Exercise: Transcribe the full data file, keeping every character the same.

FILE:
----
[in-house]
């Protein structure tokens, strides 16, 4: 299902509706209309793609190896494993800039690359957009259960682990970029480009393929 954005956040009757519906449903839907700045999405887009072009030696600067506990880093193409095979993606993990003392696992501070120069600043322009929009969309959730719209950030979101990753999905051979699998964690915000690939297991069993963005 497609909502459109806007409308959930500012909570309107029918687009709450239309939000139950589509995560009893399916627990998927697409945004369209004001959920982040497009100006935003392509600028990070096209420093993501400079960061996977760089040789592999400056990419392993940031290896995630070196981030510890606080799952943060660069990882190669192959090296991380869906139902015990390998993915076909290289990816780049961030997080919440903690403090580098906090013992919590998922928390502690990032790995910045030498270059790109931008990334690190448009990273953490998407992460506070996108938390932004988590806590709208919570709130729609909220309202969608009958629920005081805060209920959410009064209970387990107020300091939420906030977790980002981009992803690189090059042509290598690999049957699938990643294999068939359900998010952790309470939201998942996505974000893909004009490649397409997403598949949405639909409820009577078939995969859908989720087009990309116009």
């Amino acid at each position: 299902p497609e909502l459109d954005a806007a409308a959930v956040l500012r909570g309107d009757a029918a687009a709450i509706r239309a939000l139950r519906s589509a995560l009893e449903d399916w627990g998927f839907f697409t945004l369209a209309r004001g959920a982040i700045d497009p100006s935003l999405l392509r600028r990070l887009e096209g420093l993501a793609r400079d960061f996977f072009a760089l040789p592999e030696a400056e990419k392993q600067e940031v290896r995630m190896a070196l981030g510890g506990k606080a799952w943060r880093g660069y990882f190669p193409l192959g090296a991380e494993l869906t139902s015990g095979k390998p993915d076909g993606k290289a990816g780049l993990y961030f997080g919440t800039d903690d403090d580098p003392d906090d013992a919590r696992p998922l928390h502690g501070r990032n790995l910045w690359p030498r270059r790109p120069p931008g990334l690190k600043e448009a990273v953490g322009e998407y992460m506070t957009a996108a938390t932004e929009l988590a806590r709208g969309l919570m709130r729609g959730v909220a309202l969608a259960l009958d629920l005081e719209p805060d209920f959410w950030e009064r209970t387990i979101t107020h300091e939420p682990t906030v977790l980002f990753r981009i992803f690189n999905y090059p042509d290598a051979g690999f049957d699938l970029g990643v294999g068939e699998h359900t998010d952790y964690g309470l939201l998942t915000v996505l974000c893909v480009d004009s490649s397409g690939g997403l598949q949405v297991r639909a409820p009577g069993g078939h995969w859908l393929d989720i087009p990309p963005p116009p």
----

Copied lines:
[in-house]
């Protein structure tokens, strides 16, 4: 299902509706209309793609190896494993800039690359957009259960682990970029480009393929 954005956040009757519906449903839907700045999405887009072009030696600067506990880093193409095979993606993990003392696992501070120069600043322009929009969309959730719209950030979101990753999905051979699998964690915000690939297991069993963005 497609909502459109806007409308959930500012909570309107029918687009709450239309939000139950589509995560009893399916627990998927697409945004369209004001959920982040497009100006935003392509600028990070096209420093993501400079960061996977760089040789592999400056990419392993940031290896995630070196981030510890606080799952943060660069990882190669192959090296991380869906139902015990390998993915076909290289990816780049961030997080919440903690403090580098906090013992919590998922928390502690990032790995910045030498270059790109931008990334690190448009990273953490998407992460506070996108938390932004988590806590709208919570709130729609909220309202969608009958629920005081805060209920959410009064209970387990107020300091939420906030977790980002981009992803690189090059042509290598690999049957699938990643294999068939359900998010952790309470939201998942996505974000893909004009490649397409997403598949949405639909409820009577078939995969859908989720087009990309116009």
């Amino acid at each position: 299902p497609e909502l459109d954005a806007a409308a959930v956040l500012r909570g309107d009757a029918a687009a709450i509706r239309a939000l139950r519906s589509a995560l009893e449903d399916w627990g998927f839907f697409t945004l369209a209309r004001g959920a982040i700045d497009p100006s935003l999405l392509r600028r990070l887009e096209g420093l993501a793609r400079d960061f996977f072009a760089l040789p592999e030696a400056e990419k392993q600067e940031v290896r995630m190896a070196l981030g510890g506990k606080a799952w943060r880093g660069y990882f190669p193409l192959g090296a991380e494993l869906t139902s015990g095979k390998p993915d076909g993606k290289a990816g780049l993990y961030f997080g919440t800039d903690d403090d580098p003392d906090d013992a919590r696992p998922l928390h502690g501070r990032n790995l910045w690359p030498r270059r790109p120069p931008g990334l690190k600043e448009a990273v953490g322009e998407y992460m506070t957009a996108a938390t932004e929009l988590a806590r709208g969309l919570m709130r729609g959730v909220a309202l969608a259960l009958d629920l005081e719209p805060d209920f959410w950030e009064r209970t387990i979101t107020h300091e939420p682990t906030v977790l980002f990753r981009i992803f690189n999905y090059p042509d290598a051979g690999f049957d699938l970029g990643v294999g068939e699998h359900t998010d952790y964690g309470l939201l998942t915000v996505l974000c893909v480009d004009s490649s397409g690939g997403l598949q949405v297991r639909a409820p009577g069993g078939h995969w859908l393929d989720i087009p990309p963005p116009p």